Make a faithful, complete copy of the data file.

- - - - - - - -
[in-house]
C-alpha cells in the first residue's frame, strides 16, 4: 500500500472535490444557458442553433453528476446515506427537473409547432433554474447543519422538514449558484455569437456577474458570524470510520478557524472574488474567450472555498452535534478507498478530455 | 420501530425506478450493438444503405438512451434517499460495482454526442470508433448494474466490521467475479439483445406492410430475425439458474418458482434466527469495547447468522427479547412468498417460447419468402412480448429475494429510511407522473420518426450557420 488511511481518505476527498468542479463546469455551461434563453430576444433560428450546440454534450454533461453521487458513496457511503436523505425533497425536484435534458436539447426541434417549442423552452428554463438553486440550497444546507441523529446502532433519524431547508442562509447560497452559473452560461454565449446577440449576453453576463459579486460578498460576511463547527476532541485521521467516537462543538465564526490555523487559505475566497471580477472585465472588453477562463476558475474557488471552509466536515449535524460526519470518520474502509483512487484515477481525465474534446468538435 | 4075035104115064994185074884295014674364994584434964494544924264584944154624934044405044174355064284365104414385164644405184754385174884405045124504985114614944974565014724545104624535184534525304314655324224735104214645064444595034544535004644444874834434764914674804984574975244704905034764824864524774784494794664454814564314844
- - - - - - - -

[in-house]
C-alpha cells in the first residue's frame, strides 16, 4: 500500500472535490444557458442553433453528476446515506427537473409547432433554474447543519422538514449558484455569437456577474458570524470510520478557524472574488474567450472555498452535534478507498478530455 | 420501530425506478450493438444503405438512451434517499460495482454526442470508433448494474466490521467475479439483445406492410430475425439458474418458482434466527469495547447468522427479547412468498417460447419468402412480448429475494429510511407522473420518426450557420 488511511481518505476527498468542479463546469455551461434563453430576444433560428450546440454534450454533461453521487458513496457511503436523505425533497425536484435534458436539447426541434417549442423552452428554463438553486440550497444546507441523529446502532433519524431547508442562509447560497452559473452560461454565449446577440449576453453576463459579486460578498460576511463547527476532541485521521467516537462543538465564526490555523487559505475566497471580477472585465472588453477562463476558475474557488471552509466536515449535524460526519470518520474502509483512487484515477481525465474534446468538435 | 4075035104115064994185074884295014674364994584434964494544924264584944154624934044405044174355064284365104414385164644405184754385174884405045124504985114614944974565014724545104624535184534525304314655324224735104214645064444595034544535004644444874834434764914674804984574975244704905034764824864524774784494794664454814564314844